Note the difference between equity loss figures and effective penalties from making mistakes – if you play a phony when you have multiple bingos which cannot all be blocked at the same time, the effective penalty for revealing the 7 tiles of your rack is not as high as a situation where you phony with 1 playable and blockable bingo. However, equity loss is a comparison between perfect play (however it is defined – see below) and your play, so the eventual result of the phony should not matter.

The section on unchallenged phonies raises further questions:

I believe that if you play a phony and your opponent does not challenge it, you should still penalise yourself, using the method outlined above, because, under the free challenge rule at least, a phony is a mistake and it should have been punished. Many players agree with this, but not all. David Webb, for example, says: “An unchallenged phony is a potential not an actual source of equity loss. I like to maximise the correlation between equity loss and points loss.” David prefers to treat unchallenged phonies as a valid word simmed in the normal way.

I normally use Dweeb’s approach on rare occasions when I actually calculate my equity loss, but it seems that definitions of ‘equity loss’ certainly differ from person to person. If one takes it as comparing perfect play to imperfect play, it would be right to penalise yourself, even when the phony is not challenged. However, it’s not certain that ‘perfect play’ as defined by the simulator is the ideal way to play, so why use that as a benchmark? (this is not a strong point, but there are some cases where choosing to deviate from simulation works – especially in cases with tile inference) If, on the other hand, one accepts unchallenged phonies as valid words and accounts for equity as such, the ‘ideal play’ becomes difficult to ascertain – should one have played a more outrageous phony in that case? Would it be challenged?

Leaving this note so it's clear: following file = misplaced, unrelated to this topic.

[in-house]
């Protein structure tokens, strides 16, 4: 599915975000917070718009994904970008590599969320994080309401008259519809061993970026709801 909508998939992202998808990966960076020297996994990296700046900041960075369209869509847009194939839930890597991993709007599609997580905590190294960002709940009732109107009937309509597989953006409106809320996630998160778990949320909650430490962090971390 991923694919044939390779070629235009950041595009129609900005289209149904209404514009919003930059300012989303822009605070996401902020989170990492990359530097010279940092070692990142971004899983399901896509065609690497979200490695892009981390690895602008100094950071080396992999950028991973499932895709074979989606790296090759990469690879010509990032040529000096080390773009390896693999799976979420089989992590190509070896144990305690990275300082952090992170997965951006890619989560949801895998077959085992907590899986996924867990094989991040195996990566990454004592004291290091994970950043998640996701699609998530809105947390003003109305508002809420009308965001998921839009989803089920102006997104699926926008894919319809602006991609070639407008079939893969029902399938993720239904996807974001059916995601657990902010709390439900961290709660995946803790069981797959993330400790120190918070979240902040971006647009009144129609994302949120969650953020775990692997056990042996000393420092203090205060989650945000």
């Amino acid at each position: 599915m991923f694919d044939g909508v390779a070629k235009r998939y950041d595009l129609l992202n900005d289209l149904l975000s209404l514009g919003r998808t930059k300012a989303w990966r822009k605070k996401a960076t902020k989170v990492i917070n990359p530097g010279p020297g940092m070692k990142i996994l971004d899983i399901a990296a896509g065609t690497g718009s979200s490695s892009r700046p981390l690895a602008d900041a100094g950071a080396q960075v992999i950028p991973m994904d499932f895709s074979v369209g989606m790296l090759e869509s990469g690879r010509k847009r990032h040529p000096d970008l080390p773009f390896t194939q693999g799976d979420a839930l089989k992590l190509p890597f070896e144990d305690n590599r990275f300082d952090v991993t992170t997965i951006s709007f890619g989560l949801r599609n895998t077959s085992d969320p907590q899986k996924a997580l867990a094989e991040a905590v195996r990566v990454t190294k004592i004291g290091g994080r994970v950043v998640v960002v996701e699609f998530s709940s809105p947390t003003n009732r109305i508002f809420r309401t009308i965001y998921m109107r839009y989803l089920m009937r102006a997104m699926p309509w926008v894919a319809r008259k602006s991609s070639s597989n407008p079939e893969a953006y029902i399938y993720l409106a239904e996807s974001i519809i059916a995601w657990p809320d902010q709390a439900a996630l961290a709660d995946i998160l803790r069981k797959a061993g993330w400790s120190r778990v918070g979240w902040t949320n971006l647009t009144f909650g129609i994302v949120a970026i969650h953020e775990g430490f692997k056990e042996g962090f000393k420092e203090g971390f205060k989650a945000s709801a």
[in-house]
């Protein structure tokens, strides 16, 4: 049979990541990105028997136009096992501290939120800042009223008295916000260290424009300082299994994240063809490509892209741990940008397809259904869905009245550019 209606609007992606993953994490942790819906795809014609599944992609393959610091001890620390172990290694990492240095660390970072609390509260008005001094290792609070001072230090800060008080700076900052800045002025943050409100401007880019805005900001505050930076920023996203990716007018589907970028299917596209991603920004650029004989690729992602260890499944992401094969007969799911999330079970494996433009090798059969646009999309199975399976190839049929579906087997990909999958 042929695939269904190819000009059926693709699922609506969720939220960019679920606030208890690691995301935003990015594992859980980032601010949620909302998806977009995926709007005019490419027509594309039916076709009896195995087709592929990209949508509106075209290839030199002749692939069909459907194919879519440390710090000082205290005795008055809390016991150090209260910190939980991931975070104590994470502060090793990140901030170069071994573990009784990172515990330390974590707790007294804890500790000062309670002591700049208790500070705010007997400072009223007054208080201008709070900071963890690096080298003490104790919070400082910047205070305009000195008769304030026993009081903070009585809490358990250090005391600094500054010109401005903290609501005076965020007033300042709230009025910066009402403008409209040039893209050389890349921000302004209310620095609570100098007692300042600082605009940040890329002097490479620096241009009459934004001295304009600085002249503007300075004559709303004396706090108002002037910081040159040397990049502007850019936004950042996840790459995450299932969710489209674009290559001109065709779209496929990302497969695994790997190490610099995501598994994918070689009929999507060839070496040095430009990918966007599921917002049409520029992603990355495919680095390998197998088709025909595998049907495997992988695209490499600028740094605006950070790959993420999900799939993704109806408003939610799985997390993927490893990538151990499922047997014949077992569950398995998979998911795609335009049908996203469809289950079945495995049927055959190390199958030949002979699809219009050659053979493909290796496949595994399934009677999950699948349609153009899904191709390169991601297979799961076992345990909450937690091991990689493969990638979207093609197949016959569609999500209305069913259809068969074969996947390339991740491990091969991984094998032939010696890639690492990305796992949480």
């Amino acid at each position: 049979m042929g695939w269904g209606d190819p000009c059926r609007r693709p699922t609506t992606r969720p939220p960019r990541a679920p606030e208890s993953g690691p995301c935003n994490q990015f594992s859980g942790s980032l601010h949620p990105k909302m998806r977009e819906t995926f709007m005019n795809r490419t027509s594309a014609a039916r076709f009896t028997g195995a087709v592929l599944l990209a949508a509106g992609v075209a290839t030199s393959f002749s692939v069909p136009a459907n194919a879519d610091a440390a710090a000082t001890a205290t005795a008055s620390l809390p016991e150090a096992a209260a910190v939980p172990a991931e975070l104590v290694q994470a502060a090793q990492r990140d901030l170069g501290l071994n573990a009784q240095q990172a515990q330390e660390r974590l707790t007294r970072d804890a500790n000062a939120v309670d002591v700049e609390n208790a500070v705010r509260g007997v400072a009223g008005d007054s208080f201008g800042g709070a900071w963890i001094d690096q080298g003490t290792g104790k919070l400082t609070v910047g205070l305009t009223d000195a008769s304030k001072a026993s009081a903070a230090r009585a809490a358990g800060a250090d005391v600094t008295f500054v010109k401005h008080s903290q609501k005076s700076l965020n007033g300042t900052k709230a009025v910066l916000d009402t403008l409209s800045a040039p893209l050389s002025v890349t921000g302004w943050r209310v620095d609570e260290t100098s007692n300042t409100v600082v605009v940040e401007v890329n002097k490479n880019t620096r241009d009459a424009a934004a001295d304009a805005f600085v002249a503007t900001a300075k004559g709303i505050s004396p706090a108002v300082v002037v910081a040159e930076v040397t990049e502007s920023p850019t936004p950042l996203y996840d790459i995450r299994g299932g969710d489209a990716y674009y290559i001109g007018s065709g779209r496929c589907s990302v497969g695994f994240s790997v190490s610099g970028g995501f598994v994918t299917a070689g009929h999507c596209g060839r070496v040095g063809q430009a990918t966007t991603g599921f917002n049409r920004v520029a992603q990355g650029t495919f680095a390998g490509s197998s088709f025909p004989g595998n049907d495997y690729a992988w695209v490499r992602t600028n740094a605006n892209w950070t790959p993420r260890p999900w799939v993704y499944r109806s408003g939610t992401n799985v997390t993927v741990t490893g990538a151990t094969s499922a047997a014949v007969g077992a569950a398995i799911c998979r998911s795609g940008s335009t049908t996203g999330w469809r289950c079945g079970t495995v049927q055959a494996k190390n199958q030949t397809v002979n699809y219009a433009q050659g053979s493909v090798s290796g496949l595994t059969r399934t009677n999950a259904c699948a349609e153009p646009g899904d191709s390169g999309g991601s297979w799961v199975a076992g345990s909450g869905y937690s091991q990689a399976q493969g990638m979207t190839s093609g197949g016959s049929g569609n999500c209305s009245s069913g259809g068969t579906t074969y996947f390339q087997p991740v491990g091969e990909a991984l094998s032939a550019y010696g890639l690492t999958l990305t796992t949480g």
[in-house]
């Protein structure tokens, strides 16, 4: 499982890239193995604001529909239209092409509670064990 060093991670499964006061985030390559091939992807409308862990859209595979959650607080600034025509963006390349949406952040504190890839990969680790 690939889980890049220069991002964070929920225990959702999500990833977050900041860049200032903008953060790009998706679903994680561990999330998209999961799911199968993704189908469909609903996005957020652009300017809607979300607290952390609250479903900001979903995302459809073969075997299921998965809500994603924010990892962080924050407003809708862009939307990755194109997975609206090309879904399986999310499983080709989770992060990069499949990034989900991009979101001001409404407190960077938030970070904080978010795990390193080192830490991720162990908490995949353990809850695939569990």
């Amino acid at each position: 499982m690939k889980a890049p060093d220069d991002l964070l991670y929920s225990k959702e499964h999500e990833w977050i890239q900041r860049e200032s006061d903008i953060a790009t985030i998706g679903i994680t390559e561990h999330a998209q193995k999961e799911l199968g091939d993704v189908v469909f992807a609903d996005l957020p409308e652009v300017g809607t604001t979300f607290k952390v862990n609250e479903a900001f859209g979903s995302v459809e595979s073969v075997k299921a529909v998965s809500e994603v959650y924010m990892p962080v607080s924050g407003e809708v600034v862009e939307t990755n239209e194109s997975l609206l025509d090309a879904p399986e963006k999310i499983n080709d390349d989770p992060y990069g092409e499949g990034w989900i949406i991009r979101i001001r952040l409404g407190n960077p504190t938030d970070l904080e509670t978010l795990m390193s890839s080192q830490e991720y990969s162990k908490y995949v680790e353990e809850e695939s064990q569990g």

My inclination is towards the former, because of the separation between equity and effective penalties. A desperation phony attempt, for instance, should be counted as equity loss, though it may have effectively been the best chance at winning the game.

Rack Leave Values

Finally, the article leaves us with the tile valuations for SOWPODS. I’m not sure how they were generated, but it seems to be rather different from how I value my leaves – I would rate a G as superior to a W, and a C as superior to many of the positive value tiles etcetera. Perhaps I’m not valuing them right. Kenji’s website provides more precise valuations, and goes into a lot of detail (that I have yet to digest fully).

For those who have toyed around with Scrabble software before, this article provides a wide range of insights into programs and analysis in the past, and is certainly a worthy read. RIP, Pete.